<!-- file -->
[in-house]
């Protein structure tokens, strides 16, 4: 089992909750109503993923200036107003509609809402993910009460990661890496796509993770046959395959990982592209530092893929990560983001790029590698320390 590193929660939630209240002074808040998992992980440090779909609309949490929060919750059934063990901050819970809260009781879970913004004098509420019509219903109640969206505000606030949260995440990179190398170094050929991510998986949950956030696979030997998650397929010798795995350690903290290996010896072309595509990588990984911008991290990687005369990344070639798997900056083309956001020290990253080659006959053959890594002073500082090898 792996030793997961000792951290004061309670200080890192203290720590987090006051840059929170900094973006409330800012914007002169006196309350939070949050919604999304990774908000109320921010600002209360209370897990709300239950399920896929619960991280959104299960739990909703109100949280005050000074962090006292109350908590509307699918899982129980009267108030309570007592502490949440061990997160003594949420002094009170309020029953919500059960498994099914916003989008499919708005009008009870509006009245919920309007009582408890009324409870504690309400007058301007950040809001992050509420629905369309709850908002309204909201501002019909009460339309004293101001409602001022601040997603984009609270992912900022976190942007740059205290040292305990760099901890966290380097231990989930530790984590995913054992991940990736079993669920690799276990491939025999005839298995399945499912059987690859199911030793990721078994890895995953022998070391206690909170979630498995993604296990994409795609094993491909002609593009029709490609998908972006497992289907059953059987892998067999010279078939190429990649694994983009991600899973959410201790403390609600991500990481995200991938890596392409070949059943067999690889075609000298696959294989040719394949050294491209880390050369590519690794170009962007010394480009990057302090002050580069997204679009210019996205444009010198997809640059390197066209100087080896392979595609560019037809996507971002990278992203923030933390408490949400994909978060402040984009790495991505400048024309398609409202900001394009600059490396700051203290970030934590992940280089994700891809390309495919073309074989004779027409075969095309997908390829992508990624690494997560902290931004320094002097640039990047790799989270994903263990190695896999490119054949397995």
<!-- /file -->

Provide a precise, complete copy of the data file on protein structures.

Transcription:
[in-house]
């Protein structure tokens, strides 16, 4: 089992909750109503993923200036107003509609809402993910009460990661890496796509993770046959395959990982592209530092893929990560983001790029590698320390 590193929660939630209240002074808040998992992980440090779909609309949490929060919750059934063990901050819970809260009781879970913004004098509420019509219903109640969206505000606030949260995440990179190398170094050929991510998986949950956030696979030997998650397929010798795995350690903290290996010896072309595509990588990984911008991290990687005369990344070639798997900056083309956001020290990253080659006959053959890594002073500082090898 792996030793997961000792951290004061309670200080890192203290720590987090006051840059929170900094973006409330800012914007002169006196309350939070949050919604999304990774908000109320921010600002209360209370897990709300239950399920896929619960991280959104299960739990909703109100949280005050000074962090006292109350908590509307699918899982129980009267108030309570007592502490949440061990997160003594949420002094009170309020029953919500059960498994099914916003989008499919708005009008009870509006009245919920309007009582408890009324409870504690309400007058301007950040809001992050509420629905369309709850908002309204909201501002019909009460339309004293101001409602001022601040997603984009609270992912900022976190942007740059205290040292305990760099901890966290380097231990989930530790984590995913054992991940990736079993669920690799276990491939025999005839298995399945499912059987690859199911030793990721078994890895995953022998070391206690909170979630498995993604296990994409795609094993491909002609593009029709490609998908972006497992289907059953059987892998067999010279078939190429990649694994983009991600899973959410201790403390609600991500990481995200991938890596392409070949059943067999690889075609000298696959294989040719394949050294491209880390050369590519690794170009962007010394480009990057302090002050580069997204679009210019996205444009010198997809640059390197066209100087080896392979595609560019037809996507971002990278992203923030933390408490949400994909978060402040984009790495991505400048024309398609409202900001394009600059490396700051203290970030934590992940280089994700891809390309495919073309074989004779027409075969095309997908390829992508990624690494997560902290931004320094002097640039990047790799989270994903263990190695896999490119054949397995």